Rob Manfred seems to have forgotten who John Coppolella is

Doubleheaders seven innings
Getty Images

As we posted last night, the Atlanta Braves have been granted the 2020 All-Star Game. Today the Atlanta Journal-Constitution’s story on it all contains a humdinger of a quote from Commissioner Rob Manfred on the matter:

“You want to be in a situation where you know in 2021 who is going to be here, who’s going to be running the club . . . There is no better-managed organization in baseball than the Braves. It’s been true for a very long time, and it makes it a lot easier for us to give them an event.”

“A very long time” must not stretch back farther than nineteen months, because that was when a huge scandal — which came out of the blue, with zero warning whatsoever — rocked the Braves front office in the form of GM John Coppolella’s forced resignation as a result of the club’s serious violations of international signing rules. Before then, Coppolella had been under fire for disregarding MLB rules against tampering with players on other teams, cutting pre-draft deals with amateur players and reportedly, poor treatment of Braves employees. Along with Coppolella the Braves fired the head of international scouting, Gordon Blakeley. Coppolella was banned permanently by Major League Baseball and Blakeley was suspended for a year.

“Hey Craig, you’re being unfair! It was just a couple of bad apples! There was stability above them!”

Oh, you mean like former GM and then president of baseball operations John Hart who soon “stepped down” in what was clearly him being nudged out of power in the wake of Coppolella’s disgrace after it was reported that he and boss John Schuerholz were at odds about how to move forward? You’re right, those are the hallmarks of the “best managed organization in baseball.”

“Craig, stop it. That is in the past. The Braves are on stable footing now and the future is bright!”

OK, sure. You know what else is in the past? This report from the Washington Post — from a whole week in the past — in which it was revealed that the Braves are one of a handful of teams involved in a Department of Justice investigation of MLB activities in Latin America and that they were recently served with a subpoena. Based on my professional experience with such matters, I would bet a pretty decent sum that the subpoena is informed by someone who used to work for the Braves telling the feds what to look for and that that someone is looking to exculpate themselves from responsibility as much as possible by tarring others, rightly or wrongly. Which is to say that the current best-managed organization in baseball probably has some managers in various places who are sweating and probably should be.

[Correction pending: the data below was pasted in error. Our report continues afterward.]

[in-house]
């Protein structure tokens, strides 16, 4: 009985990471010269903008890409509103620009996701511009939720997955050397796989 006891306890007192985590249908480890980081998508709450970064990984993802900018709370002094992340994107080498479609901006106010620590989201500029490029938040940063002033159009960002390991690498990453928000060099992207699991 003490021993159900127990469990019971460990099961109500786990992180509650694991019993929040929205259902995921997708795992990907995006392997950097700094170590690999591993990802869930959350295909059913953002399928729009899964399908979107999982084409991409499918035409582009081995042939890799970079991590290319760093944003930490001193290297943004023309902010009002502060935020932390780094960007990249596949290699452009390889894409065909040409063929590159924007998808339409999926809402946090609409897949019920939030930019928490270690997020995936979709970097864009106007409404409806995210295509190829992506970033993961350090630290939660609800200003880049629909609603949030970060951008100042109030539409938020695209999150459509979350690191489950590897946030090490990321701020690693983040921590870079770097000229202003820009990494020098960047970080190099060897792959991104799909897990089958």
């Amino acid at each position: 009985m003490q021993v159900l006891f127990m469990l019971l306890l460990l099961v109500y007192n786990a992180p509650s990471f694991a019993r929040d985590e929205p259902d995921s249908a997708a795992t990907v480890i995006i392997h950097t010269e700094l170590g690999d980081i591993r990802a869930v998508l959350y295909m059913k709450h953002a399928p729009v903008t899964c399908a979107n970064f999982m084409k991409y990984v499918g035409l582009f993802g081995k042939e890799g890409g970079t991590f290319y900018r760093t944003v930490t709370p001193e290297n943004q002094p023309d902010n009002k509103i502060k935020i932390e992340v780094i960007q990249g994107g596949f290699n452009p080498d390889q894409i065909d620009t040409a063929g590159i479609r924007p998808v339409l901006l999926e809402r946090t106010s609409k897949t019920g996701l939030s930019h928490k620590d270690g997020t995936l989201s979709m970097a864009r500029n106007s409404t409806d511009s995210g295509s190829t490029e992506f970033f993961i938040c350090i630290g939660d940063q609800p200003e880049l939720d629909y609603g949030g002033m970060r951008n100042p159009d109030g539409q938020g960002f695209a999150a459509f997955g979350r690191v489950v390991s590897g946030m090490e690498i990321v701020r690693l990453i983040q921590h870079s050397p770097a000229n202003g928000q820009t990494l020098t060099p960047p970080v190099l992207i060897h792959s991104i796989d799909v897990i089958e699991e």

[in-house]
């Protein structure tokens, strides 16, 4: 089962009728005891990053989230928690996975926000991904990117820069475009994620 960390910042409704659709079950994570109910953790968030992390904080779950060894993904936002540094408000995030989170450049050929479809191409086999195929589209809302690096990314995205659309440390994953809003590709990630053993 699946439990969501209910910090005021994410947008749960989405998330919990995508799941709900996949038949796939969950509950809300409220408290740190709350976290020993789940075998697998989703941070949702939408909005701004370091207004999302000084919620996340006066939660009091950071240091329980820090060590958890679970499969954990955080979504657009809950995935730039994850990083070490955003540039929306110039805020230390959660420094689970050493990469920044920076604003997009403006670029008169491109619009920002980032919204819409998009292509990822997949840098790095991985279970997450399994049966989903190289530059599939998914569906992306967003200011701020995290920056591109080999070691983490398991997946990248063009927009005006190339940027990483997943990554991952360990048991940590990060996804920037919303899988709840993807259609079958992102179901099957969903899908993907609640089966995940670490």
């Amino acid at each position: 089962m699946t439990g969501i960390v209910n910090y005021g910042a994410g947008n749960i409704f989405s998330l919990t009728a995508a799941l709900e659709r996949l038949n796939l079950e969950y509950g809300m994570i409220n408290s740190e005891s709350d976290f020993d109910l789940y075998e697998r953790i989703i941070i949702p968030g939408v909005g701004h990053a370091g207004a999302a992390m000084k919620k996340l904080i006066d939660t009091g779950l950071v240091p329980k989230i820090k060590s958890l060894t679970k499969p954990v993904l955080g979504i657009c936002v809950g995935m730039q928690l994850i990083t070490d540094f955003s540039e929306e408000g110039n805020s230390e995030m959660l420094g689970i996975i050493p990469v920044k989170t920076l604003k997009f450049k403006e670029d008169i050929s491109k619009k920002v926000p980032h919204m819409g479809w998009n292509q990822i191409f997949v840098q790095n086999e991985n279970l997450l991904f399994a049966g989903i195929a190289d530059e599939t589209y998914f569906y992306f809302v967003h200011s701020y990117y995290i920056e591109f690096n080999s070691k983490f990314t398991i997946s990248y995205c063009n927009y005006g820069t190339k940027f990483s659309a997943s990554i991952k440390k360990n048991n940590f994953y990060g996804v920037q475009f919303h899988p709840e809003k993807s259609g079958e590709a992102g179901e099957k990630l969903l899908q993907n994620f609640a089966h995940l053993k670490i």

Rob Manfred is happy to know who will be running the Braves in 2021, but the 2021 All-Star Game is farther away in time than the Coppolella scandal is in the rear-view mirror. In the meantime, there is a federal criminal investigation going on which involves the Braves deeply and for which they were reportedly just served a subpoena. You can say a lot of things about how the Braves are run and how they’re doing now, some good, some bad, but to suggest that “There is no better-managed organization in baseball than the Braves. It’s been true for a very long time” is simply laughable.

In light of all of that, what is Manfred actually praising here? What is he referring to when he’s talking about the club’s allegedly excellent management?  My suspicion is that he’s thinking of the part of its management that has been wildly successful in advancing baseball’s non-game financial interests via (a) snagging massively subsidized stadiums at the major league, minor league and spring training levels; and (b) transforming the team into a lucrative real estate company. That model — maximizing revenues from new sources that are not sharable with players — is showing the way for others to follow and is generating the bulk of Major League Baseball’s revenue spike of recent years.

It’s fantastic for the ownership class, that’s for sure. And I suspect it played a huge part in rewarding the Braves with the All-Star Game. But please, Rob, spare us the high praise of the management of the Atlanta Braves when the Braves are still being punished for massive malfeasance and the current guys are still cleaning up messes that are less than two years old.


Aaron Judge out of Yankees starting lineup for finale after No. 62

Tim Heitman-USA TODAY Sports

ARLINGTON, Texas — Yankees slugger Aaron Judge wasn’t in the starting lineup for New York’s regular-season finale, a day after his 62nd home run that broke Roger Maris’ 61-year-old American League single-season record.

When Judge homered in the first inning Tuesday night, in the second game of a doubleheader against the Texas Rangers, it was his 55th consecutive game. He has played in 157 games overall for the AL East champions.

With the first-round bye in the playoffs, the Yankees won’t open postseason play until the AL Division Series starts next Tuesday.

Even though Judge had indicated that he hoped to play Wednesday, manager Aaron Boone said after Tuesday night’s game that they would have a conversation and see what made the most sense.

“Short conversation,” Boone said before Wednesday’s game, adding that he was “pretty set on probably giving him the day today.”

Asked if there was a scenario in which Judge would pinch hit, Boone responded, “I hope not.”

Judge went into the final day of the regular season batting .311, trailing American League batting average leader Minnesota’s Luis Arraez, who was hitting .315. Judge was a wide leader in the other Triple Crown categories, with his 62 homers and 131 RBIs.

Boone said that “probably the one temptation” to play Judge had been the long shot chance the slugger had to become the first AL Triple Crown winner since Detroit’s Miguel Cabrera in 2012.